• A mobile phone number where we can send (via SMS) a verification code for you to enter
  • A credit card

We use the last two items for proof of identity. The credit card is not billed and during the free trial you’ll have a spending limit set to $0.

Free and No Risk

Spending limits are a new feature we added to Windows Azure last month, and ensure that you never have to worry about accidentally going over the resources included in a free offer and being charged. If you end up building an application that exhausts the monthly amounts included in the free trial before the month ends, and you have a spending limit set to $0, then we will by default disable the application for the remainder of the month (leaving your data in read-only mode) until the next month starts. This ensures you are never billed anything during the free trial.

You can optionally turn off the spending limit feature if you want to go beyond what the free trial provides (and pay for the incremental resources on top of what is provided in the trial) – but by default the spending limit is on (and set to $0) when you sign-up for a free trial to ensure that you never inadvertently get charged anything. This provides a no-risk way to evaluate Windows Azure. You can learn more about the spending limit feature here.

Tracking Usage

You can easily track what resources you’ve used on Windows Azure by clicking the “Account” tab of the web-site. This is another new feature we added to Windows Azure last month, and it allows customers (both free trial and paid) to easily see what resources they’ve used and how much it is costing them. You can download the usage data as either a CSV data file (which you can open in Excel or other tools), or visualize the usage data within the browser:


You can also use the account tab to easily change payment methods (both to setup a new credit card or to switch to invoice-based billing), create new subscriptions, as well as optionally cancel subscriptions.

What if you don’t want to use Windows Azure at the end of the trial?

There is no obligation to use Windows Azure (nor buy anything) at the end of the three month free trial. So if at the end of it you aren’t ready to buy anything (or just want to hold off a few more months) there is no obligation to pay anything. At any point during the free trial you can also click the “account” tab of the website and explicitly cancel your subscription.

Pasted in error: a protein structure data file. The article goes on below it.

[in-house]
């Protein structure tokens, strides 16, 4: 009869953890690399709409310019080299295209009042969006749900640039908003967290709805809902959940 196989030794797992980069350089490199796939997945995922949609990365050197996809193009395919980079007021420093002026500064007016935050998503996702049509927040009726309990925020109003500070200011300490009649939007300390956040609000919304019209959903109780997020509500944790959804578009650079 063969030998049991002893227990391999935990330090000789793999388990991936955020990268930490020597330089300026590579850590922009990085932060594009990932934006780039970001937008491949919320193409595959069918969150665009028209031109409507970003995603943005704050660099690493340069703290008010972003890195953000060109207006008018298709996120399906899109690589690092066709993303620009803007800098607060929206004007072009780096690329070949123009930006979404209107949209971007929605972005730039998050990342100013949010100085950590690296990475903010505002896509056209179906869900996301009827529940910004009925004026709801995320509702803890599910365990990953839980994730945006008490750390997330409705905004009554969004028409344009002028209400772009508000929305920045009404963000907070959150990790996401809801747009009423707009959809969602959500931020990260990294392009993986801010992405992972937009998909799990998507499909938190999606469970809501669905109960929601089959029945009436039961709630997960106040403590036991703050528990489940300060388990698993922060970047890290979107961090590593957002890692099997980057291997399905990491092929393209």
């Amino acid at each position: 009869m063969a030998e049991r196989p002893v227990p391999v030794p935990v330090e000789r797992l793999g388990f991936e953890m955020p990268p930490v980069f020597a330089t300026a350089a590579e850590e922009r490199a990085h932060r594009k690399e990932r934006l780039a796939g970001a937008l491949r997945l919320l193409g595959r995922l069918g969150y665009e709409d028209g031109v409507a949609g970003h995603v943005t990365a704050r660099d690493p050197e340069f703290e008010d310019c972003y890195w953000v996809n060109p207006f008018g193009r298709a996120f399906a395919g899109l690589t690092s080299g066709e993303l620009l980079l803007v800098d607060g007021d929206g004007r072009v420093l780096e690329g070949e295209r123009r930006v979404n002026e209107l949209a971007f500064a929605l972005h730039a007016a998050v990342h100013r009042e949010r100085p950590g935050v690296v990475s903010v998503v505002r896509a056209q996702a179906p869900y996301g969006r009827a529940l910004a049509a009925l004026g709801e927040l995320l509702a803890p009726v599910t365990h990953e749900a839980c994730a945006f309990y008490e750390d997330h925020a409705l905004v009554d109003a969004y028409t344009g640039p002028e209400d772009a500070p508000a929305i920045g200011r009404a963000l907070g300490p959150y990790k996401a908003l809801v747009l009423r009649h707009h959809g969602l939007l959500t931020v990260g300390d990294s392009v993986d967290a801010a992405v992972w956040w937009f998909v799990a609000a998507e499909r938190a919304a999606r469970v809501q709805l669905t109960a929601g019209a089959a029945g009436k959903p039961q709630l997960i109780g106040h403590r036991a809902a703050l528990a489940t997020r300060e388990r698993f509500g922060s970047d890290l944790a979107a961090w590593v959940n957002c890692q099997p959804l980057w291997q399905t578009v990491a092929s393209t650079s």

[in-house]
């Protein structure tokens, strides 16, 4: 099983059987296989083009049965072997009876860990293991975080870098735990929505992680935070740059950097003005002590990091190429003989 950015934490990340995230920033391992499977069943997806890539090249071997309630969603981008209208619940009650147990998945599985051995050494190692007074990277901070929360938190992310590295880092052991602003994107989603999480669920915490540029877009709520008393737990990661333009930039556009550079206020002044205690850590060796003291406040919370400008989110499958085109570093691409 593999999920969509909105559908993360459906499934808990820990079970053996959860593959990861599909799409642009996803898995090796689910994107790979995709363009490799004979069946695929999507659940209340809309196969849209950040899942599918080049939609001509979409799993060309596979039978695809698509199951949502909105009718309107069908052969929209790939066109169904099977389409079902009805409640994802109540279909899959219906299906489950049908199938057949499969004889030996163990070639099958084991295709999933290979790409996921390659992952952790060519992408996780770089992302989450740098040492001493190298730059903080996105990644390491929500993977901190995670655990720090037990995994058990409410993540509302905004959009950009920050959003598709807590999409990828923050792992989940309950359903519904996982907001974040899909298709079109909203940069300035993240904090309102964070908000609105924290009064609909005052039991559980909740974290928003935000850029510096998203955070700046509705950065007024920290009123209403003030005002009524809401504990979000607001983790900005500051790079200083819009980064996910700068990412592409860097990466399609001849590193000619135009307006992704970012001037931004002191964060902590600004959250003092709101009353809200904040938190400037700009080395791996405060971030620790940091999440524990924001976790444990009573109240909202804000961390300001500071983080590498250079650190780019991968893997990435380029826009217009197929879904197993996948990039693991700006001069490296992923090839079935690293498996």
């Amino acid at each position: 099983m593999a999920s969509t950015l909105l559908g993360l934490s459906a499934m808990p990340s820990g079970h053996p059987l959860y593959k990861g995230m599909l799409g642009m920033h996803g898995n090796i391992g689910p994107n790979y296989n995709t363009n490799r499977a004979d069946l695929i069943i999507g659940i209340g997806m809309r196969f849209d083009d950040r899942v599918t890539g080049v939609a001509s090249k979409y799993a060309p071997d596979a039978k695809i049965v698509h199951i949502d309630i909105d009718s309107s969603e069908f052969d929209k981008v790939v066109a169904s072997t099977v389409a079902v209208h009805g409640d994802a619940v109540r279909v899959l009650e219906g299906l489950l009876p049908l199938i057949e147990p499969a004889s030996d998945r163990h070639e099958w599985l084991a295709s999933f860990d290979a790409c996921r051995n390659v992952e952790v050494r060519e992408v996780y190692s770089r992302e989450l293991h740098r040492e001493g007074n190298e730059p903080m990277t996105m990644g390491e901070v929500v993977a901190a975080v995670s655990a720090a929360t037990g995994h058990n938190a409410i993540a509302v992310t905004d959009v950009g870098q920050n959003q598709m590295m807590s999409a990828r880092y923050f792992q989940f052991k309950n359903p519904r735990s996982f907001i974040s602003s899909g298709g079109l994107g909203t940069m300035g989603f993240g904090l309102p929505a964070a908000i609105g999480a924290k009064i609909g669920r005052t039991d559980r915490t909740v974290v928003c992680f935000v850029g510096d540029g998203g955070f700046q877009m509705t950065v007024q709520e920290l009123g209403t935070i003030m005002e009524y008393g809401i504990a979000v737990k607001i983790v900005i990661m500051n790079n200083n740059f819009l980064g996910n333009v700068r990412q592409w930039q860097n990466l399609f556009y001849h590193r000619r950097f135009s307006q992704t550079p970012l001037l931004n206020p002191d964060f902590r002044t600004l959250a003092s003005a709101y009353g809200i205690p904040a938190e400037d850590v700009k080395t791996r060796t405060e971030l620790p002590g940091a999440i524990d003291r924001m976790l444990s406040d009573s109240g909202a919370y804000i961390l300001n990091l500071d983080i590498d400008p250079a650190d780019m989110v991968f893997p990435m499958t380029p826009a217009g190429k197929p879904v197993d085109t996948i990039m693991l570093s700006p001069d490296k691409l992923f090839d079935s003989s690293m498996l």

The above post covers how to quickly sign-up for a subscription with Windows Azure. Its easy to do – and takes less than 2 minutes to complete. Once you are signed up you can build and deploy high-scale cloud applications. In future posts we’ll look at the steps to do this, and some of the cool features and options that Windows Azure enables for you.

Hope this helps,


P.S. In addition to blogging, I use Twitter to-do quick posts and share links. My Twitter handle is: @scottgu

Abusing the Microsoft Research's Touch Mouse Sensor API SDK with a Console-based Heat-map

Abusing the Microsoft Research's Touch Mouse Sensor API SDK with a Console-based Heat-map:

In August I purchased and reviewed the Microsoft Touch Mouse. I still use my Microsoft Arc Mouse more than the touch, initially due to what I felt was dodgy scrolling performance on the Touch Mouse, as I mentioned in my review. Still, I've kept it in my backpack and I use the Touch Mouse perhaps a few times a month and have kept the software up to date in case there's some software changes made to improve performance.

I can happily say that they've changed something and the scrolling performance is WAY better. I can finally get 1 to 2 pixel precision with it while scrolling in my browsers. The other nice feature is the "three finger swipe up" which gives you effectively a Windows version of the Mac Expose window switcher view.

Today I noticed while catching up on Long Zheng's excellent blog that the Touch Mouse Sensor SDK is available for download. Per their site:

"The Microsoft Touch Mouse supports multitouch gestures via an integrated sensor. The Touch Mouse Sensor API SDK is a small library intended to enable students and researchers to experiment directly with Touch Mouse sensor output.

Using this SDK, you can create your own applications consuming the 13×15 sensor image. The SDK includes C# and C++ samples demonstrating how to read and manipulate sensor data"

OK, so what can we do with this thing? It comes with a number of samples to get the bitmap from the sensor and process it. It includes examples in both C# and C++. Because I don't have C++ on this machine I got an error opening that solution, but you can just remove that project and still build the samples.

You don't need to do your work in a graphical application, although it's nice to visualize this data of course. First sample is a console app, that tells you were the center of mass of your big fat finger is.

The smarts are in the Microsoft.Research.TouchMouseSensor namespace. You implement a callback function that the mouse effectively calls whenever something interesting happens. It looks like this:

/// <summary>
/// Function receiving callback from mouse.
/// </summary>
/// <param name="pTouchMouseStatus">Values indicating status of mouse.</param>